raistlin wrote:I really do think that the informality and immediacy of the internet has, at least in part, caused the downfall of basic good manners.
I was having a good rummage around earlier today on a forum I only occasionally visit and was disgusted with the number of questions, demands for information, demands for assistance etc. which all shared the commonality of not having the word PLEASE anywhere in the posts.
When I were a lad, if the word was absent when I asked either of my parents for something, I was simply ignored. It didn't take long for me to realise my error but invariably, an apology was required before I made progress by using the magic word.
Needless to say, I don't react to any of that sort of post. Unfortunately, a lot of people do, thereby perpetuating the assumption that it is acceptable to demand rather than ask.
I wonder whether the phrase THANK YOU ever crosses the minds of the demanding.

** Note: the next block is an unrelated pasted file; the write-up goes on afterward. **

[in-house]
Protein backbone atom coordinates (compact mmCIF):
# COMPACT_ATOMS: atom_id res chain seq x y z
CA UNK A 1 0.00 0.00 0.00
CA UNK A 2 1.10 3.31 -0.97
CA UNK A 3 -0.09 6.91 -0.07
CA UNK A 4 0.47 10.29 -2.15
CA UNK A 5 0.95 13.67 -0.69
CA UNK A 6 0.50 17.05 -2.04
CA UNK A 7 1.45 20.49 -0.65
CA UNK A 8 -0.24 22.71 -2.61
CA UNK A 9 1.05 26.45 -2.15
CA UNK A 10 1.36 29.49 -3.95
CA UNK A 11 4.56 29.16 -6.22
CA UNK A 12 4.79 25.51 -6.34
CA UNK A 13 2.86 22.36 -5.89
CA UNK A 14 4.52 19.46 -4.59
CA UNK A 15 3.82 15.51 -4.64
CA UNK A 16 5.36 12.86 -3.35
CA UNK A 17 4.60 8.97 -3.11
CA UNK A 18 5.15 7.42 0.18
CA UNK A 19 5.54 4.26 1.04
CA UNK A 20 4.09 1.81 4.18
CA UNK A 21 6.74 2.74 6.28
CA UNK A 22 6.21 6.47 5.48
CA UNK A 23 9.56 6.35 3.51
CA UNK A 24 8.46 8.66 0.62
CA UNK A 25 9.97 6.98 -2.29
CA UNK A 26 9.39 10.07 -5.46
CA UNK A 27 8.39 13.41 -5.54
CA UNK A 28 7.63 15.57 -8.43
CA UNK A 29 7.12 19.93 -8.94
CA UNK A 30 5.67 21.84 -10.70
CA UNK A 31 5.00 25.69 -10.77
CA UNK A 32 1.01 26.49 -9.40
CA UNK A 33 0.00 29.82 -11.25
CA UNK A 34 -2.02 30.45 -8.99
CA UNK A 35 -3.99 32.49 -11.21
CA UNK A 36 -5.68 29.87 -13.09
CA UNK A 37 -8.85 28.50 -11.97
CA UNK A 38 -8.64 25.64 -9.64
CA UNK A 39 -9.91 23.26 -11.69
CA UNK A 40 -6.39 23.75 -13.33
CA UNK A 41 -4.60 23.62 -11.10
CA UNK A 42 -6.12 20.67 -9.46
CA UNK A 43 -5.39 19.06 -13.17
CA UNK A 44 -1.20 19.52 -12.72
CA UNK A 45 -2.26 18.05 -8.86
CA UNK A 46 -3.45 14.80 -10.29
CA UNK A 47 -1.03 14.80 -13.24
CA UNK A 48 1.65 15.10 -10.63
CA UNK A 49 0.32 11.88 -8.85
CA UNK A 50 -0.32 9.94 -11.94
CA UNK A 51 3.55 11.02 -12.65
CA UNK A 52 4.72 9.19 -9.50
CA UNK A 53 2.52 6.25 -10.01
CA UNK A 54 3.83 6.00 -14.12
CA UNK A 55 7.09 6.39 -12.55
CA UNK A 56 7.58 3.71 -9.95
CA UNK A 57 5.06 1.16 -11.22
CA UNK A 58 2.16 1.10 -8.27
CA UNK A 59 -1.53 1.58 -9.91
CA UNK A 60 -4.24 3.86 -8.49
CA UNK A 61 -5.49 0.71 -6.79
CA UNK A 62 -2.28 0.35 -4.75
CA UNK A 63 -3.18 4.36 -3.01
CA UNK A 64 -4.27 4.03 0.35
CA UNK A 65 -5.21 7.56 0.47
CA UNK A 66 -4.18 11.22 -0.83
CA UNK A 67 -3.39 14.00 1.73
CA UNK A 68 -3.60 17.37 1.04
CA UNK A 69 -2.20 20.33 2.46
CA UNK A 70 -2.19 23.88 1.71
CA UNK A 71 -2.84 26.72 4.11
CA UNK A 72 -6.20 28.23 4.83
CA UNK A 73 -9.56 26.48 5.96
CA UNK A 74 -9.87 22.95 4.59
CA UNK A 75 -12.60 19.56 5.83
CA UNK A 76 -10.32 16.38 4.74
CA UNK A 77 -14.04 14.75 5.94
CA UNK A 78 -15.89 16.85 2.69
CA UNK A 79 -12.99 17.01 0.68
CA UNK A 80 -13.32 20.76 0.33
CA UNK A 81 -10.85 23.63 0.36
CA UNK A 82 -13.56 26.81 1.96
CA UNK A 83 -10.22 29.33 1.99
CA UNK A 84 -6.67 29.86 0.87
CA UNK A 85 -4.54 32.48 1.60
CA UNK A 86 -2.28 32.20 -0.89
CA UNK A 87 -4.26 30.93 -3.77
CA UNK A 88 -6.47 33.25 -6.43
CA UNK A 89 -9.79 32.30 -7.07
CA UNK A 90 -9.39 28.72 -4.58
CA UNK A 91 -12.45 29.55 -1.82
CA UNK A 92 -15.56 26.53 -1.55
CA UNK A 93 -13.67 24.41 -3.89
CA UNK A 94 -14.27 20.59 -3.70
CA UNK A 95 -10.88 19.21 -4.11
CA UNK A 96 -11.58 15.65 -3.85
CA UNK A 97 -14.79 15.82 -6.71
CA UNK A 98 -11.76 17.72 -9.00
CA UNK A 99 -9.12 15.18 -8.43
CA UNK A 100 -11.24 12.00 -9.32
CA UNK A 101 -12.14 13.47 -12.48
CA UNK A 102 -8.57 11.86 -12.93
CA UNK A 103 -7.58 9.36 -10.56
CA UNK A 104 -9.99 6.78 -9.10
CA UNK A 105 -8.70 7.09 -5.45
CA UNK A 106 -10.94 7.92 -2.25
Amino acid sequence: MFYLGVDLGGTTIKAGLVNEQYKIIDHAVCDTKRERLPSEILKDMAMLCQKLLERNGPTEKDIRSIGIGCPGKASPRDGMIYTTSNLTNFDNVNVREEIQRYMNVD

I do not have a problem in being reminded the common courtesies which you have been writing about. Should I address you as Raistlin or Paul, given we have never met? Getting back to your statement. I remember when I were a lad, we always had to say please and thank you, no swearing was permitted and only once did I test this with my Dad at the age of 15. I used the F word and it was the last time I ever used it in the house. I have been to some of the meets down south and the F word is mentioned in certain quarters in every other sentence. I am not here to judge, as there are others who will do that. I have not tested the swear filter but I guess it will kick in should I try. The lack of manners which you have described had the profound effect of leaving you feeling disgusted after you been to a forum. If someone forgets to write please or thank you I am not disgusted, but then I am not squeaky clean either.
In light of your comments and experiences, what is your take on this forum in terms of the title of your post? I have a few other angles about this issue but for now I have said enough.
Thanks for listening.